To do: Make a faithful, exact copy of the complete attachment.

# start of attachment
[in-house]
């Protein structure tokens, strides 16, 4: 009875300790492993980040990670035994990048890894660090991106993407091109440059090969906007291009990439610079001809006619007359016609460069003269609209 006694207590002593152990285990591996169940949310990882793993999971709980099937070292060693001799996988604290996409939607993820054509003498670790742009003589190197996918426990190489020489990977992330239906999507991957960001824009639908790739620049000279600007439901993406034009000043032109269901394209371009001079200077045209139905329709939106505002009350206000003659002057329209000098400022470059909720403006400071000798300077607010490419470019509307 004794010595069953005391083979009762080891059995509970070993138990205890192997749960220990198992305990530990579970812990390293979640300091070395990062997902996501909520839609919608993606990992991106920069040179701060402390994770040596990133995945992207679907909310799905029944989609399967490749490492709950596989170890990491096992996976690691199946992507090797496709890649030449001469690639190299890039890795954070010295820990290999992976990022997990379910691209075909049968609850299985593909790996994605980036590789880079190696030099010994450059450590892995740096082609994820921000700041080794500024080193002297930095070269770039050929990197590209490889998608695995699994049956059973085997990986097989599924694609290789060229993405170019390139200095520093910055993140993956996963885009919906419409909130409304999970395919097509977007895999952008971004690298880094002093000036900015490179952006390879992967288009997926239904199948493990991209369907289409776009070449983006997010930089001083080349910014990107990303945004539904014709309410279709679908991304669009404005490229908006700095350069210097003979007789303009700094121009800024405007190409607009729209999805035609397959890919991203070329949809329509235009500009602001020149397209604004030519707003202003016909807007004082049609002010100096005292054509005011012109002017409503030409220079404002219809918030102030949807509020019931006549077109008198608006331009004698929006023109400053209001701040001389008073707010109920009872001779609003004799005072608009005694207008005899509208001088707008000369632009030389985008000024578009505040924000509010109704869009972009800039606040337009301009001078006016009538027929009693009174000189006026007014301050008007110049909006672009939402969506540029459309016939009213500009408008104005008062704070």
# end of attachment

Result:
[in-house]
């Protein structure tokens, strides 16, 4: 009875300790492993980040990670035994990048890894660090991106993407091109440059090969906007291009990439610079001809006619007359016609460069003269609209 006694207590002593152990285990591996169940949310990882793993999971709980099937070292060693001799996988604290996409939607993820054509003498670790742009003589190197996918426990190489020489990977992330239906999507991957960001824009639908790739620049000279600007439901993406034009000043032109269901394209371009001079200077045209139905329709939106505002009350206000003659002057329209000098400022470059909720403006400071000798300077607010490419470019509307 004794010595069953005391083979009762080891059995509970070993138990205890192997749960220990198992305990530990579970812990390293979640300091070395990062997902996501909520839609919608993606990992991106920069040179701060402390994770040596990133995945992207679907909310799905029944989609399967490749490492709950596989170890990491096992996976690691199946992507090797496709890649030449001469690639190299890039890795954070010295820990290999992976990022997990379910691209075909049968609850299985593909790996994605980036590789880079190696030099010994450059450590892995740096082609994820921000700041080794500024080193002297930095070269770039050929990197590209490889998608695995699994049956059973085997990986097989599924694609290789060229993405170019390139200095520093910055993140993956996963885009919906419409909130409304999970395919097509977007895999952008971004690298880094002093000036900015490179952006390879992967288009997926239904199948493990991209369907289409776009070449983006997010930089001083080349910014990107990303945004539904014709309410279709679908991304669009404005490229908006700095350069210097003979007789303009700094121009800024405007190409607009729209999805035609397959890919991203070329949809329509235009500009602001020149397209604004030519707003202003016909807007004082049609002010100096005292054509005011012109002017409503030409220079404002219809918030102030949807509020019931006549077109008198608006331009004698929006023109400053209001701040001389008073707010109920009872001779609003004799005072608009005694207008005899509208001088707008000369632009030389985008000024578009505040924000509010109704869009972009800039606040337009301009001078006016009538027929009693009174000189006026007014301050008007110049909006672009939402969506540029459309016939009213500009408008104005008062704070």